Budgeting for Beginners: A Guide to Assessing Goals, Budgeting Rules and Expense Planning

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Budgeting is an essential skill a beginner can have. Being equipped with proper budgeting skills will lower stress levels and will make you smile with less stress. Creating a spreadsheet or tracking expenses through an app will help you take control of your spending habits.

When I was younger, I did not know, nor did I care about tracking each of my expenses. My spending habits were out of control. I would spend money on countless items such as clothes, courses I would never use again, and eating out impulsively. Guess what? I learned the HARD way!

According to a recent statistic, 50% of Americans live paycheck to paycheck. A shocking 58% of Americans have less than $1,000 saved! Please be the outlier and save yourself the agony of not being in financial distress.

Do not be the person I was. This article will explain why budgeting is worth your time and then go into your financial goals. Finally, I will explain different methods of tracking your income/expenses.

Why is Budgeting Worth Your Time

Each time you sit down and prepare your budget, ask yourself, “why am I preparing a budget?”. Wouldn’t you love to have less stress and worry less? Those who budget correctly have fewer worries than the spenders.

There are countless reasons why the beginner should start budgeting immediately. Here are some of the reasons:

  • Reduce instant gratification on spending – spend wisely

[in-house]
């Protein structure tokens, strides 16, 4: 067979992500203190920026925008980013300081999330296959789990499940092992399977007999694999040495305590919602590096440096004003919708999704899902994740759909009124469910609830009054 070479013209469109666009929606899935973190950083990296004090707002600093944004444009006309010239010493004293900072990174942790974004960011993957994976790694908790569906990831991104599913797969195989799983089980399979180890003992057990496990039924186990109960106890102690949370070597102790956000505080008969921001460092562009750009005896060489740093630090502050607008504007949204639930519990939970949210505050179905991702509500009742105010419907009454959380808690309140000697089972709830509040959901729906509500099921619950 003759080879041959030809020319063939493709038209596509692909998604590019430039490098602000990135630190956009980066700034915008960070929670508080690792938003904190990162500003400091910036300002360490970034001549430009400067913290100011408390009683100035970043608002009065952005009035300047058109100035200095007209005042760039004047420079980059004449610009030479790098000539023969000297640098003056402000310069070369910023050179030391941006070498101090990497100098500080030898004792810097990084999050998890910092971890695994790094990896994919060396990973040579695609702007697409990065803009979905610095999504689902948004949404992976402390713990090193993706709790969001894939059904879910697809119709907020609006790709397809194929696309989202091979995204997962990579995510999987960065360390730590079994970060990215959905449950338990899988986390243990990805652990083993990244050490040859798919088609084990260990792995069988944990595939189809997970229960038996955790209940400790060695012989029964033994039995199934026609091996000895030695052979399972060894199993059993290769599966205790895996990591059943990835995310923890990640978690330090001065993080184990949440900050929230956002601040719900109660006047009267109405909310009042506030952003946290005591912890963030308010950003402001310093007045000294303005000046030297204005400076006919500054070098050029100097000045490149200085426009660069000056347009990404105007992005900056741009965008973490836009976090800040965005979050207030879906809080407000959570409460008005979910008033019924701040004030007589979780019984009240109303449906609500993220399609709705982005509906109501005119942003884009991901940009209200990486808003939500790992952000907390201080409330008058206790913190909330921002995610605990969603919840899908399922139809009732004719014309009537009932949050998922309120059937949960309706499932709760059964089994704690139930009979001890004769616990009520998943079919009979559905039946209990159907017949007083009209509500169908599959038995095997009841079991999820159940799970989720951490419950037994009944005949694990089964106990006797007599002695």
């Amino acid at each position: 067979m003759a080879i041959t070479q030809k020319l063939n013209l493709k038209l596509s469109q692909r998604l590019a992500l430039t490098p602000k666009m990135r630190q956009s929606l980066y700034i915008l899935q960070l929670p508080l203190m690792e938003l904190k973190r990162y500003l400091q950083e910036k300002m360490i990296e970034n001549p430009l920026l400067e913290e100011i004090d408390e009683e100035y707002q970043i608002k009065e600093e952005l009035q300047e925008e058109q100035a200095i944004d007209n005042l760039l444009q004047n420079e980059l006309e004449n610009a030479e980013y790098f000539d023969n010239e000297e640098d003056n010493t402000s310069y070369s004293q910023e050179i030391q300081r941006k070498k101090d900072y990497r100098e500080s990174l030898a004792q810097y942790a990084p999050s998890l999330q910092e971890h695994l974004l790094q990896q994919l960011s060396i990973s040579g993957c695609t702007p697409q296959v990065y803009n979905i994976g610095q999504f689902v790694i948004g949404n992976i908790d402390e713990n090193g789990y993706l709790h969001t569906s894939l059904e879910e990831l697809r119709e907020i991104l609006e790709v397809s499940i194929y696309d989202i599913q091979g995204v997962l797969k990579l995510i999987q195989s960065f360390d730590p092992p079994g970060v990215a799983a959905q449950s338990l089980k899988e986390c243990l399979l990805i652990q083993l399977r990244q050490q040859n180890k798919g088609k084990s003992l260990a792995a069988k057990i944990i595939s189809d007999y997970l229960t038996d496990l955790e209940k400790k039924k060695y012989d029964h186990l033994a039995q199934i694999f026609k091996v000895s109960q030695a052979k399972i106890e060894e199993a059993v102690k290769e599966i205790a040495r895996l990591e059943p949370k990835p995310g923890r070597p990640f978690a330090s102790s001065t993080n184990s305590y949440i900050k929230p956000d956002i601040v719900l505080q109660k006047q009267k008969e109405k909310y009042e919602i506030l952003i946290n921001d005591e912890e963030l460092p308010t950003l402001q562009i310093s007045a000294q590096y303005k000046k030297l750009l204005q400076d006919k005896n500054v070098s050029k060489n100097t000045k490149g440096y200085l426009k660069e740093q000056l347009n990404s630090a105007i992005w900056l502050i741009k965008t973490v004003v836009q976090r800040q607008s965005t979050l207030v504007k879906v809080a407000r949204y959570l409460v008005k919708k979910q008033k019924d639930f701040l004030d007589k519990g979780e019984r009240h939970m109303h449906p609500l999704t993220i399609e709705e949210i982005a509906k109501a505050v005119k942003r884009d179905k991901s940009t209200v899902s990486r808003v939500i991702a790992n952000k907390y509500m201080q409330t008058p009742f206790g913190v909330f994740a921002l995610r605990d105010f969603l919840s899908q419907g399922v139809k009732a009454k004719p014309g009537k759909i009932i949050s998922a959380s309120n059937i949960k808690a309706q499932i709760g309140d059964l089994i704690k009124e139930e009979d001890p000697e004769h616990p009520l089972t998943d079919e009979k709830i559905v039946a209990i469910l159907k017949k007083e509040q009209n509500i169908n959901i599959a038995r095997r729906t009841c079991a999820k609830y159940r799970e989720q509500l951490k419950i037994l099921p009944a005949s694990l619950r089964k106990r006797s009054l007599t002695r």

• Plan for retirement
  • Avoid debt
  • Save more free cash flow.

The majority of these reasons hold more weight than others. For example, planning for retirement and avoiding loads of debt. These two reasons are the most crucial because who wants to be in debt during their retirement journey?

While it may seem pointless to sit down for a few hours each week to budget, your mental health plays a significant role in handling money.  Budgeting makes it more likely for you to reach your financial goals. How often have you reached your personal, career, academic goals and felt a rush of dopamine? Well, the same holds with budgeting.

Assessing Financial Goals

If you do not know your financial goals, short or long term, say goodbye to your financial independence. Making a list of both short and long-term goals will carry forward in the long run.

Below are some important financial goals that you may be considering yourself:

  • Paying off debt
  • Saving for a vacation
  • Save for retirement – 401(k) & IRA
  • Buying a piece of property

Writing out your goals on paper will solidify that memory and motivate you to achieve that goal. Be very specific about your plans. Use the SMART goal technique. The acronym stands for Specific, Measurable, Achievable, Relevant, and Time. Here is an example of a specific goal:

“By December 2020, I will save an X amount of after-tax income to pay off my student loan.”

Boom. You have a specific goal that is 100% measurable, definitely achievable, and is relevant to your situation that fits into a particular time frame.

Spending Habits

Spending habits are the meat of budgeting. Building up a mindful practice of your spending is an important skill to build. Are you spending freely without being mindful? You will never meet your goals if this is you.

Below are some common ways to track your money:

  • Budgeting apps: My favorite is Inuit Mint. This app makes budgeting simple. It tracks all of your bank accounts, investment accounts, loans, and credit card transactions. Within minutes, Mint gives you a rundown of your spending habits because it pulls your transaction data from a couple of months prior.
  • Microsoft Excel: This method can be a bit time consuming if you do not have the patience. Creating a pivot table showing your income, expenses, different accounts, and categories of costs is a detailed approach. However, if you love the technical aspect, Excel is an excellent fit for you.